By Adrian H. Halili, Reporter

FARMERS are expecting a decline in rice production next year due to the expected dry spells arising from El Niño.

“The biggest factor affecting next year’s output will be El Niño (depending on) severity and timing,” Leonardo Q. Montemayor, chairman of the Federation of Free Farmers, told BusinessWorld.

Rizal Commercial Banking Corp. Chief Economist Michael L. Ricafort added that the resulting dry spells could have inflation implications.

“Reduced rainfall could reduce the production of rice and agricultural products, thereby leading to some pick up in prices,” Mr. Ricafort said in a Viber message.

El Niño is projected to enter a stronger phase in January, persisting until May, according to the government weather service, known as PAGASA (Philippine Atmospheric, Geophysical and Astronomical Services Administration).

PAGASA has said that drought or dry spells may be experienced by about 63 provinces during the period.

“The first three out of four months of the crop production cycle for palay needs a lot of water, so a dry episode during this period will affect yields and output,” Mr. Montemayor added.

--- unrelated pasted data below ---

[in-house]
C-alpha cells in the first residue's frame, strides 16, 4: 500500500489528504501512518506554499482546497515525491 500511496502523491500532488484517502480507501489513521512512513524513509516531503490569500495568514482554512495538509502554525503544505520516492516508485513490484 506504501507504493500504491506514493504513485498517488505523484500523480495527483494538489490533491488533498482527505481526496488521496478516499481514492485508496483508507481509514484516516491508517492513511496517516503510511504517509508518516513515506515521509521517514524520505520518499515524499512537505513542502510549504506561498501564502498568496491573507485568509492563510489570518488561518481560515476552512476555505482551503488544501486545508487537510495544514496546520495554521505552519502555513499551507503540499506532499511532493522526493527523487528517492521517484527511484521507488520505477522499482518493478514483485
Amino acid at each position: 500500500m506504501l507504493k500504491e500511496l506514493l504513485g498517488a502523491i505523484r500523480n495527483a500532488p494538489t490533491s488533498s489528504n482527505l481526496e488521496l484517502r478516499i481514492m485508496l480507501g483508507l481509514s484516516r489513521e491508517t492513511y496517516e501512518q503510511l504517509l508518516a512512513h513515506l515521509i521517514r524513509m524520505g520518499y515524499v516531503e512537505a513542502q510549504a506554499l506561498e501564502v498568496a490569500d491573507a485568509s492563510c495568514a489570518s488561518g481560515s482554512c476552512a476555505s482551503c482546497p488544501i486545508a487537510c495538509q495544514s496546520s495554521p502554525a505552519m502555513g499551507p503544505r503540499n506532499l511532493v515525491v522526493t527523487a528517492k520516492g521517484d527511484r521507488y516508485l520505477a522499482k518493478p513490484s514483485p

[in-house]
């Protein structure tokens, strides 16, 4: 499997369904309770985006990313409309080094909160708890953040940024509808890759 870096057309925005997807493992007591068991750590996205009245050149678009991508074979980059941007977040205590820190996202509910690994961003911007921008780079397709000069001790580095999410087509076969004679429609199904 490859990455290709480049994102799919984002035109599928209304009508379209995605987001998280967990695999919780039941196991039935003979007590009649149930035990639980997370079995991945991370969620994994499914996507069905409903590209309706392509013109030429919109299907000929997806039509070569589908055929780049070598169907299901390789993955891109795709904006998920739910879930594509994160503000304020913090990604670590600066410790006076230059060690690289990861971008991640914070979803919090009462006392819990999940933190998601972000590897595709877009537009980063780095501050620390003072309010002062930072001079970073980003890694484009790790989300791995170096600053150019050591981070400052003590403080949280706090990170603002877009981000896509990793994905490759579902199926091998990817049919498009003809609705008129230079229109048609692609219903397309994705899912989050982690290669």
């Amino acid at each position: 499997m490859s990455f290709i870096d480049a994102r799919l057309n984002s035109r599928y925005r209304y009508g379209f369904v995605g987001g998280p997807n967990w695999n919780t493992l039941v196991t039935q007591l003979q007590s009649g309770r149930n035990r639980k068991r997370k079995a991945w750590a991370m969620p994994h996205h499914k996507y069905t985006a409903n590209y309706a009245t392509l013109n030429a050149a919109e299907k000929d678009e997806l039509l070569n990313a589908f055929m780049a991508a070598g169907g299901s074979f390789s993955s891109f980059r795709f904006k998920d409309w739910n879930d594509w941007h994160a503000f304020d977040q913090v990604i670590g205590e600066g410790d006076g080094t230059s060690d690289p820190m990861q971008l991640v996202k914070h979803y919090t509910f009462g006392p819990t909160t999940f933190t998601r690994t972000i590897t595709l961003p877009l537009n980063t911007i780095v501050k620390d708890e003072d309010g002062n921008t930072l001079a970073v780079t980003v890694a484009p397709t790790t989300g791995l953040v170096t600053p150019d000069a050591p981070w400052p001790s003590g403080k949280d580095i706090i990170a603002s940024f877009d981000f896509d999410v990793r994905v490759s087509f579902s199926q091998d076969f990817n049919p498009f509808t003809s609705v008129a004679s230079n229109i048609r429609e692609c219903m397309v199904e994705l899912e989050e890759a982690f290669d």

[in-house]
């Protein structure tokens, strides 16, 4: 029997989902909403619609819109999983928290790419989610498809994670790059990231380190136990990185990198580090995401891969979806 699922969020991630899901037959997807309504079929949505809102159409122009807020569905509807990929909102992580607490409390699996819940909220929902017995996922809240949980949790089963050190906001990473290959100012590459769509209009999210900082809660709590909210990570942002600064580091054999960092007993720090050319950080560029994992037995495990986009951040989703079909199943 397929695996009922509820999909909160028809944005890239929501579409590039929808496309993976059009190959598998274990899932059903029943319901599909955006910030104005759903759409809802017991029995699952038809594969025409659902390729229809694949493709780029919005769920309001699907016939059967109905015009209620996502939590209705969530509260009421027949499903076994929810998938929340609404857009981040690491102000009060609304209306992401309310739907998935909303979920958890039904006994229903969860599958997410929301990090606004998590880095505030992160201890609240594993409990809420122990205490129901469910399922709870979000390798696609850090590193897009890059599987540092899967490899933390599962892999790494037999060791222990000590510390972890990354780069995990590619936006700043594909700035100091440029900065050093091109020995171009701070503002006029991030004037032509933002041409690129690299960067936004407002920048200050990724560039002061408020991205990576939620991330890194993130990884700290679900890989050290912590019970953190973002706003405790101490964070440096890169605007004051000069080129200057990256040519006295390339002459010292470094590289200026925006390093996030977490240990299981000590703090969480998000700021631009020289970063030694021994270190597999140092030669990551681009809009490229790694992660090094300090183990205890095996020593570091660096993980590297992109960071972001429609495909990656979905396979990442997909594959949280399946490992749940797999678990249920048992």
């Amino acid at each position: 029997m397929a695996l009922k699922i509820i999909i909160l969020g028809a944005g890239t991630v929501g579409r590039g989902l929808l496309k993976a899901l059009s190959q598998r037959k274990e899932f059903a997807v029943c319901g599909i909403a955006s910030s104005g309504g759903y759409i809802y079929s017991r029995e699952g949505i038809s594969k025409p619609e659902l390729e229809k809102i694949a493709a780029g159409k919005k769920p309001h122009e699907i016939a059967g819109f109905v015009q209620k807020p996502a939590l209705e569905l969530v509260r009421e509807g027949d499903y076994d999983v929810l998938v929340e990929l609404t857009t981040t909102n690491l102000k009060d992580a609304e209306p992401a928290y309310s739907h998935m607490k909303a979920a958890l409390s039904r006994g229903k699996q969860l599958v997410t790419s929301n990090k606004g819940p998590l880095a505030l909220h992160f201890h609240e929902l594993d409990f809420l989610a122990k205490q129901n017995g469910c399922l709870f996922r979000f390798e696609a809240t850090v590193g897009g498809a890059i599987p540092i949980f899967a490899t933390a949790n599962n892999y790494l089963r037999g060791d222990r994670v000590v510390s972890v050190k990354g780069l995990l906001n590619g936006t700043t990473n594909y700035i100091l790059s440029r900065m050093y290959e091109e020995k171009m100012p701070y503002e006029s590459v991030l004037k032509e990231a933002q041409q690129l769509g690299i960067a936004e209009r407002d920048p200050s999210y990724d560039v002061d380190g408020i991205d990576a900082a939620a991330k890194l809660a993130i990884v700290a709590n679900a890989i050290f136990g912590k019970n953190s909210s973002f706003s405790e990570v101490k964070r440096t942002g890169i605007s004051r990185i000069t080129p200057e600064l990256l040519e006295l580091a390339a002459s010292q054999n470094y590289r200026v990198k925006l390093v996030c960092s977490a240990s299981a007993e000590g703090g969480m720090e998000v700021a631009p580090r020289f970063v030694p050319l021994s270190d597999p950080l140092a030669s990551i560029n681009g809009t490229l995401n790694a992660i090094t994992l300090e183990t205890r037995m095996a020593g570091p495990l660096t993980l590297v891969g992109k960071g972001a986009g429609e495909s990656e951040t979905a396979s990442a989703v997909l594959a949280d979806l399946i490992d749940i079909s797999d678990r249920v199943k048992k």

He said dry season crops would mainly benefit from the dry spells brought about by the weather phenomenon.

“If the drought episode occurs during the 2nd quarter as announced by PAGASA, it will be good for the dry season crop that is harvested in March-April, but bad for the wet (main) crop that normally starts in May and is harvested in October to December,” he added.

He said that unlike dry season crops which are mostly irrigated, “a significant portion of the wet season crop is dependent on rain.”

Production of palay or unmilled rice is expected to come in at 7.32 million metric tons (MT) during the fourth quarter, according to the Philippine Statistics Authority.

The Department of Agriculture has projected palay production in 2023 of 20 million MT.

Mr. Montemayor said that the government should have earlier invested in water impounding and rain harvesting projects to mitigate the effects of the El Niño.

“Right now, some dams are releasing excess water, and this could have been saved for future needs. In areas where water availability is low, farmers will have to be assisted in growing alternative crops,” he added.

The Department of Environment and Natural Resources said last week that water in reservoirs like Angat Dam is expected to be sufficient until May or June of next year, citing a need to conserve water resources.